Fraud & Scams

Scams That Target the Military

Cameron Huddleston
Cameron Huddleston
February 2, 2024
Scams That Target the Military

Military service members are at a heightened risk of scams, fraud and identity theft than the general public. 

Nearly 53% of active-duty military reported losing money when exposed to scams versus about 41% of the general population, according to a 2022 Better Business Bureau report. And the median amount lost per service member victim was $491 versus $163 for scam victims in the general population.

It’s not just those serving their country who are targeted by scammers. Military spouses and veterans also tend to lose more money to scams and fraud than other consumers. 

That’s why it is important for anyone with ties to the U.S. Armed Forces to be on the lookout for schemes that target them in particular. Here’s what to know about scams directed at past and present service members and their families. 

Common scams targeting the military

Con artists tend to target service members and veterans because they have steady paychecks or pension payments. They also create schemes related to the various benefits and programs offered to service members and veterans. According to the BBB and state and federal agencies, these are the top military scams that are circulating.

Military discount scams 

Con artists take advantage of the fact that military discounts are available for a range of products and services to offer fake deals on cars, electronics and even real estate. Typically, scammers offering military discounts on big-ticket items will ask for an upfront fee or downpayment to be sent via wire transfer. Once they get the money, they disappear without delivering the item. 

Imposter scams 

Scammers pose as representatives from the Department of Veterans Affairs, Defense Finance and Accounting Services, U.S. Army Criminal Investigation Command or other government agency ask for personal information to update their files or to verify service members’ identity to determine whether it’s been compromised in a data breach. With that information, scammers can steal service members’ identities.

Military loan scams

Unscrupulous lenders advertise loans with instant approval or no credit check for service members.  However, they come with upfront fees, hiddens fees or extremely high interest rates. According to the BBB, if a lender is guaranteeing a loan before you even apply and charging an upfront fee, it’s a scam.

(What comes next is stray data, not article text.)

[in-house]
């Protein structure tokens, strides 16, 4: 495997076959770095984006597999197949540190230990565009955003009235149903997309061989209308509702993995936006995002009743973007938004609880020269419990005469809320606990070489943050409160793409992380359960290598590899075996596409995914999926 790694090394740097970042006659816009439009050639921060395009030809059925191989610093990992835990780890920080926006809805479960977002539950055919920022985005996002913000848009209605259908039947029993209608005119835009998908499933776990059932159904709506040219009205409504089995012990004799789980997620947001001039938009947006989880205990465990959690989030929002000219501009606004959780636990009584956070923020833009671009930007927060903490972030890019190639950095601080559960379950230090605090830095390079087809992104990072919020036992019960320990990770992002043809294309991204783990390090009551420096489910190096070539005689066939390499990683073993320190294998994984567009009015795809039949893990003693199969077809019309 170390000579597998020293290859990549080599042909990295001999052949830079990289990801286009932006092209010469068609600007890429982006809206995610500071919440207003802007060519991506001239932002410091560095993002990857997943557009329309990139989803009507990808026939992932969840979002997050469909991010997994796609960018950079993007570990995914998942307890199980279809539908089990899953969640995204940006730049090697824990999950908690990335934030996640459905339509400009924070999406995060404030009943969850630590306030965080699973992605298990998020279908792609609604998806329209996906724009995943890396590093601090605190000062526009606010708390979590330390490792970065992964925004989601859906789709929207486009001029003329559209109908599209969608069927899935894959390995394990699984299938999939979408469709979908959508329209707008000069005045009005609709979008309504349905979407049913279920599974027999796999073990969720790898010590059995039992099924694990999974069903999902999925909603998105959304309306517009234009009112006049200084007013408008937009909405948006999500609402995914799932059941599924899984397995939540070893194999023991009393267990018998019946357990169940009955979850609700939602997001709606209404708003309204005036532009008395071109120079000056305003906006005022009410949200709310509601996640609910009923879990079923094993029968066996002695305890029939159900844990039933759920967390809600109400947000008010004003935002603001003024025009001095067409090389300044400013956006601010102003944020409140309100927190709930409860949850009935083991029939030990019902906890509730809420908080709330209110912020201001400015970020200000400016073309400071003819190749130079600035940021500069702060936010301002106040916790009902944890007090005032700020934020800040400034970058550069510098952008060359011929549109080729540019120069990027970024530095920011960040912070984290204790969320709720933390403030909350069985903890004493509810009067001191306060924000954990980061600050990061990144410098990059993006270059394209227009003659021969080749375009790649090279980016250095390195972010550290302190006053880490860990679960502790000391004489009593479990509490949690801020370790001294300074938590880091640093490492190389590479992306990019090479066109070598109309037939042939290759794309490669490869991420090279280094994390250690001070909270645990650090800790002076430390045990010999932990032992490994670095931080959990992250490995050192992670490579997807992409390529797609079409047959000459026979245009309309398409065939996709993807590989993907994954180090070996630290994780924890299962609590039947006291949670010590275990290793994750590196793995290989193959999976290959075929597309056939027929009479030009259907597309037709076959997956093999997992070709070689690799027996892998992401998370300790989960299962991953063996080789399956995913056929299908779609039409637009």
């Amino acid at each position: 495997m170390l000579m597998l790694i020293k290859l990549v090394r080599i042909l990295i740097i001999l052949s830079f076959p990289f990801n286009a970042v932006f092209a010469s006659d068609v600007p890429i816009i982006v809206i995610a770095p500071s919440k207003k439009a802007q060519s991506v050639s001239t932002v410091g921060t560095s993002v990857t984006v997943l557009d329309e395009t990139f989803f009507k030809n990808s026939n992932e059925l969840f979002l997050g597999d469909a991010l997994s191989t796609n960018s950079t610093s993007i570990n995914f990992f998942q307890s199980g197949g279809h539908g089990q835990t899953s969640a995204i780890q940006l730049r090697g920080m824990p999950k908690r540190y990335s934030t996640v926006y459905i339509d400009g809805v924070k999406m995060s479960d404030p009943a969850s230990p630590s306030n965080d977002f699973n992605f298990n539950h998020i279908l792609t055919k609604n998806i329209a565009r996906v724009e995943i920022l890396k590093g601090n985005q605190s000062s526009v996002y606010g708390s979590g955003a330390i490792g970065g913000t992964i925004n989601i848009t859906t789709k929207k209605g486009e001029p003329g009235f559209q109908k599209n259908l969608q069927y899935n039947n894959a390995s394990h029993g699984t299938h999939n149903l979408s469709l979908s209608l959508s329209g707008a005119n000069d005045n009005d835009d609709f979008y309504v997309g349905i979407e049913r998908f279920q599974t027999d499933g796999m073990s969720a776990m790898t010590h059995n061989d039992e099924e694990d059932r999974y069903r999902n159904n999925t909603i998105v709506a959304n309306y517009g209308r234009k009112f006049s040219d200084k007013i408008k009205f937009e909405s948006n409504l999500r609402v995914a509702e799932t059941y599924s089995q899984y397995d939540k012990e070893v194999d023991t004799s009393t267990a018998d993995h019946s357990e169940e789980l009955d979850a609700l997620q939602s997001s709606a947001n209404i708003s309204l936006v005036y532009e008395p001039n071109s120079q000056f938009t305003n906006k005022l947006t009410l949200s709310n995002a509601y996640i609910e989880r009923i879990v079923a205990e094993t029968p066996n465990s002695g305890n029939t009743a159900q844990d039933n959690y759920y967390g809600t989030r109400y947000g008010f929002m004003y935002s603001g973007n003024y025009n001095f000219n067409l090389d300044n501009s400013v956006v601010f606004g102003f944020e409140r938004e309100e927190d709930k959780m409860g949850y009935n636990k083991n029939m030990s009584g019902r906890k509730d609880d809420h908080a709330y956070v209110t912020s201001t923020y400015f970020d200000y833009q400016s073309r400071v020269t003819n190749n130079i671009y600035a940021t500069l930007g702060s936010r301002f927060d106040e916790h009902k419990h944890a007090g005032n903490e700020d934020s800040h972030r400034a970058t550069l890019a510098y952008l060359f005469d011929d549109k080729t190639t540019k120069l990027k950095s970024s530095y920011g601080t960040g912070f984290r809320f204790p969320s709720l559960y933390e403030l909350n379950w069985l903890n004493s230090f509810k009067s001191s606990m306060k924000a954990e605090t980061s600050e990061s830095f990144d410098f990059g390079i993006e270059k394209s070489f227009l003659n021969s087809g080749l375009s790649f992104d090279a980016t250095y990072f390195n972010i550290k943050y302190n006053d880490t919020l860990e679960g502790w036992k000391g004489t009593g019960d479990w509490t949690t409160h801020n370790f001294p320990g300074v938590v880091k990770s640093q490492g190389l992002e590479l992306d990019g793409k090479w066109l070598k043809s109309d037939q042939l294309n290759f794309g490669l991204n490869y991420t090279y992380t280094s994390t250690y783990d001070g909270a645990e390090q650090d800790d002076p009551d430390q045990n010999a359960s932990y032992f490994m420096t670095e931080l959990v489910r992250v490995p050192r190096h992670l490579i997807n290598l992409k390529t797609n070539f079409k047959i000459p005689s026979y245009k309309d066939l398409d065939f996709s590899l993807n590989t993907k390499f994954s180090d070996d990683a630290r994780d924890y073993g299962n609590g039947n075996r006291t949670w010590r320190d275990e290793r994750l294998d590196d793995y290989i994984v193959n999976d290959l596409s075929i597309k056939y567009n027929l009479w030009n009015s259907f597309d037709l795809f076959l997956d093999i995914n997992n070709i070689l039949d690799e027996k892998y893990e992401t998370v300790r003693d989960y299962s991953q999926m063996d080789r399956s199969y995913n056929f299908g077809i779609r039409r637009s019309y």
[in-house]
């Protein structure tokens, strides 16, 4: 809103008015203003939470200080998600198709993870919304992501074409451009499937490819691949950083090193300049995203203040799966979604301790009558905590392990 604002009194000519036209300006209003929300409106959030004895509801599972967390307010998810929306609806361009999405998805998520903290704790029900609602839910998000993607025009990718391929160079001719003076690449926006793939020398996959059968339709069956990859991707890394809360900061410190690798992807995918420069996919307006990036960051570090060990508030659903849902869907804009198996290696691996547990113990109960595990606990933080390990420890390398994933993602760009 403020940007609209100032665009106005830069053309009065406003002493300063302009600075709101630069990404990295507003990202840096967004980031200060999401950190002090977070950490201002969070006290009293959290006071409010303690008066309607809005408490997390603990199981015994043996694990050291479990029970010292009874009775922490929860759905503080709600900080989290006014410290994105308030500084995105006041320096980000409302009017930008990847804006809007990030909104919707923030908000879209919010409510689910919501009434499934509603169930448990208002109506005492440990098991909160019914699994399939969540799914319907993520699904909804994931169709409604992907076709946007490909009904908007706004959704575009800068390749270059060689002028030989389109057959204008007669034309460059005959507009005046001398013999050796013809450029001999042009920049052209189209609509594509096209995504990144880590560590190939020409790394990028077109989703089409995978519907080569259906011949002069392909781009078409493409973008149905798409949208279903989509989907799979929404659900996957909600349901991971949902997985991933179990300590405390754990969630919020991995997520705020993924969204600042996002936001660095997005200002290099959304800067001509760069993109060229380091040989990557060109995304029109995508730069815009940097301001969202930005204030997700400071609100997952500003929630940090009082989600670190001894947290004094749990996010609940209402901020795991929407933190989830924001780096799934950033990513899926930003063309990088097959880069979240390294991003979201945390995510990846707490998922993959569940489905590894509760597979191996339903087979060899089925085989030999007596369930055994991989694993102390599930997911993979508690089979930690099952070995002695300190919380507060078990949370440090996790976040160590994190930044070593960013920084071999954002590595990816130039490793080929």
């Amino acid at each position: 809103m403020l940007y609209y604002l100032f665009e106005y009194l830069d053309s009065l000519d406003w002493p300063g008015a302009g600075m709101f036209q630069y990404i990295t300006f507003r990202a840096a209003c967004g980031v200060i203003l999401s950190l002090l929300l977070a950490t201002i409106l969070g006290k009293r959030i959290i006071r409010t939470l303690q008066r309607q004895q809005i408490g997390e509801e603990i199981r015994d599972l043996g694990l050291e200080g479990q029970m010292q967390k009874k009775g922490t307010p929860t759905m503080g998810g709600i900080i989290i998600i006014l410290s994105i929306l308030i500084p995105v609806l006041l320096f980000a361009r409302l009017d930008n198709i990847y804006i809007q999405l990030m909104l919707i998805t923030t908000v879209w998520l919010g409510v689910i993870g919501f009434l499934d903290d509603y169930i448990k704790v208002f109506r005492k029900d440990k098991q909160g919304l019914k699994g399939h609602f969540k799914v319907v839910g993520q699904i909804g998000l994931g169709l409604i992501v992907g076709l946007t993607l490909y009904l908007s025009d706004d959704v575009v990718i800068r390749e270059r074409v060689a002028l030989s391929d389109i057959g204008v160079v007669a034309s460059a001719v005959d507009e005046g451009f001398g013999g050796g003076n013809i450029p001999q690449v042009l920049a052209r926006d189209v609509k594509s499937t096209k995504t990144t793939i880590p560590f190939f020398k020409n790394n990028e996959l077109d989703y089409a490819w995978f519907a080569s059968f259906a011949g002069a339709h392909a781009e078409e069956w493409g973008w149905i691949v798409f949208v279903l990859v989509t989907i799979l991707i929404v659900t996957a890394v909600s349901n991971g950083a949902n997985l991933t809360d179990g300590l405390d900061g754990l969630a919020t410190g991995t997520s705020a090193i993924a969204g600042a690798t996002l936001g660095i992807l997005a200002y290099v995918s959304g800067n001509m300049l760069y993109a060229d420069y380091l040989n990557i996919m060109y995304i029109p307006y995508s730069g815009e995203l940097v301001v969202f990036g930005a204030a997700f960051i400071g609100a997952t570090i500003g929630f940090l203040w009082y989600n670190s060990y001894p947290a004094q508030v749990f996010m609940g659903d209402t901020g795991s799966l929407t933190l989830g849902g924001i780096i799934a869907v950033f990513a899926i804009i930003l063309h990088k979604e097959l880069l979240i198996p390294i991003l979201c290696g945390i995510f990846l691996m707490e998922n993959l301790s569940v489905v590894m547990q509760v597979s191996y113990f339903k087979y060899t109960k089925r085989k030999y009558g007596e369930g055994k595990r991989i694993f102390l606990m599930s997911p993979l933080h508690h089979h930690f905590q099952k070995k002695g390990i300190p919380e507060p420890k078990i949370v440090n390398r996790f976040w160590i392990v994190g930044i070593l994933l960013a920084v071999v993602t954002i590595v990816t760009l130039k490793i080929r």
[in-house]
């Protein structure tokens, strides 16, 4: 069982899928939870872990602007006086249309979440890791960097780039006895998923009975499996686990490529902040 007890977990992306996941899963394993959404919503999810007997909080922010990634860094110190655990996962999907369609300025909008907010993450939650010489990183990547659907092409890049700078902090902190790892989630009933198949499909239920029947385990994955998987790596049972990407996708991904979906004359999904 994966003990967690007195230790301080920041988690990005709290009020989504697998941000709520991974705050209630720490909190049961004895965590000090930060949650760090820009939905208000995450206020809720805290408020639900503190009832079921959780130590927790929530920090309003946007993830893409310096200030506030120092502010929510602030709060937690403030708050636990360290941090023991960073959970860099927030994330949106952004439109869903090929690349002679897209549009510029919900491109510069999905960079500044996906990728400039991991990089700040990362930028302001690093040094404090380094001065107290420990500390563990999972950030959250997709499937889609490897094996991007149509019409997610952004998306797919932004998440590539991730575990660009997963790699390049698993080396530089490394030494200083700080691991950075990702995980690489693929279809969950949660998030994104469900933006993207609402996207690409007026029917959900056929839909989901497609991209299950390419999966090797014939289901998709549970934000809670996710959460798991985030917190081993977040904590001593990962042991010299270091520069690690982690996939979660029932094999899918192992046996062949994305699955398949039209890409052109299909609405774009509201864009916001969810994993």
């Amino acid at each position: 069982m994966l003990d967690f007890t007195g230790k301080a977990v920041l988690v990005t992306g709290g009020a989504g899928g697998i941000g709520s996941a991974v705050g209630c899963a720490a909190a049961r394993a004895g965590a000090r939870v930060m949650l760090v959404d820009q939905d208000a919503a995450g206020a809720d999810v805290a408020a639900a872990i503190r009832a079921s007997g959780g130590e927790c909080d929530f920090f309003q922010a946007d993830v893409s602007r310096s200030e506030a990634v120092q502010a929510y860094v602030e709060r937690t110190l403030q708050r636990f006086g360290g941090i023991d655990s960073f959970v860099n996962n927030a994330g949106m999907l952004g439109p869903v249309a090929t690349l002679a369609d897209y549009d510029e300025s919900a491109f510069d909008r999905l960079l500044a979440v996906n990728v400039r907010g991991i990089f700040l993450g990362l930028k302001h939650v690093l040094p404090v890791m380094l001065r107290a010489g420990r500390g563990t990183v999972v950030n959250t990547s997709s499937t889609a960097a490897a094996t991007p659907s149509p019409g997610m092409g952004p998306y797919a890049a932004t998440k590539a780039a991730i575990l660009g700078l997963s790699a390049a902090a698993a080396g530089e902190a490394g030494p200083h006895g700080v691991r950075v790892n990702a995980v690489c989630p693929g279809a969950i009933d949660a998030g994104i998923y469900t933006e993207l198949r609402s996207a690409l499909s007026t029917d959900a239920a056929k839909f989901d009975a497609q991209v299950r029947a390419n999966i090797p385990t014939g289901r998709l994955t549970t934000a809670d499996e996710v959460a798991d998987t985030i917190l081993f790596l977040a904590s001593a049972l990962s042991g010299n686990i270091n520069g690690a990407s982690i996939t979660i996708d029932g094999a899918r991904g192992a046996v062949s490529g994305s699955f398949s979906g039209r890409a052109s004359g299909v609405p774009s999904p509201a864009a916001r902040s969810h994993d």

Pension scams

Be wary of advisors who offer to shelter your assets to qualify for a VA pension or to help you receive extra VA benefits or increased pension payouts.  Before working with a legal or financial professional, check the VA’s searchable database to see if that person is VA-accredited and has the training to submit claims for you.

VA benefits buyout scams

Scammers offer upfront lump-sum payments to veterans in exchange for any future disability or pension payouts they will receive. The offers typically come with lots of strings attached, the payouts are much lower than the value of the actual benefit they’re replacing, or the payouts don’t even materialize. 

Military records scams

Watch out for offers to gain access to your military records for a fee. Military records, including DD214, are free and can be obtained through the milConnect website.

Veterans charity scams

Scammers target service members and veterans with pleas to donate to charities that supposedly support fellow service members and veterans. Although the charity names sound legitimate, a quick search at or can reveal that these are fake veterans charities or are riddled with complaints and low ratings.

How to avoid military scams

Being aware of common scams that target the military can reduce the risk of becoming a victim. Taking these steps also can help keep your money and personal information safe if a scammer targets you.

  • Never share personal information in response to an unsolicited call, email or text message. Even if it appears that a government agency is contacting you, don’t respond. Reach out to the agency directly to find out if it was trying to reach you.
  • Know what types of payments scammers ask for, including wire transfers, gift cards, cryptocurrency and payment app transfers. Legitimate businesses and organizations won’t ask for these forms of payment. 
  • Resist high-pressure tactics to purchase financial products or enroll in services. Beware of anyone who won’t give you time to think about or research what is being offered to you.
  • Avoid deals that are too good to be true. Find out whether that military discount you’re being offered is legitimate by doing a search online for the deal or product and words such as “complaint,” “reviews” or “scam.” 
  • Reach out to someone you trust before taking any action. Get a second opinion from a friend, family member, representative at your financial institution or local VA office if you get a suspicious call, text, email or offer. 

[ Keep Reading: How to Avoid Military Romance Scams ]

Cameron Huddleston

Cameron Huddleston

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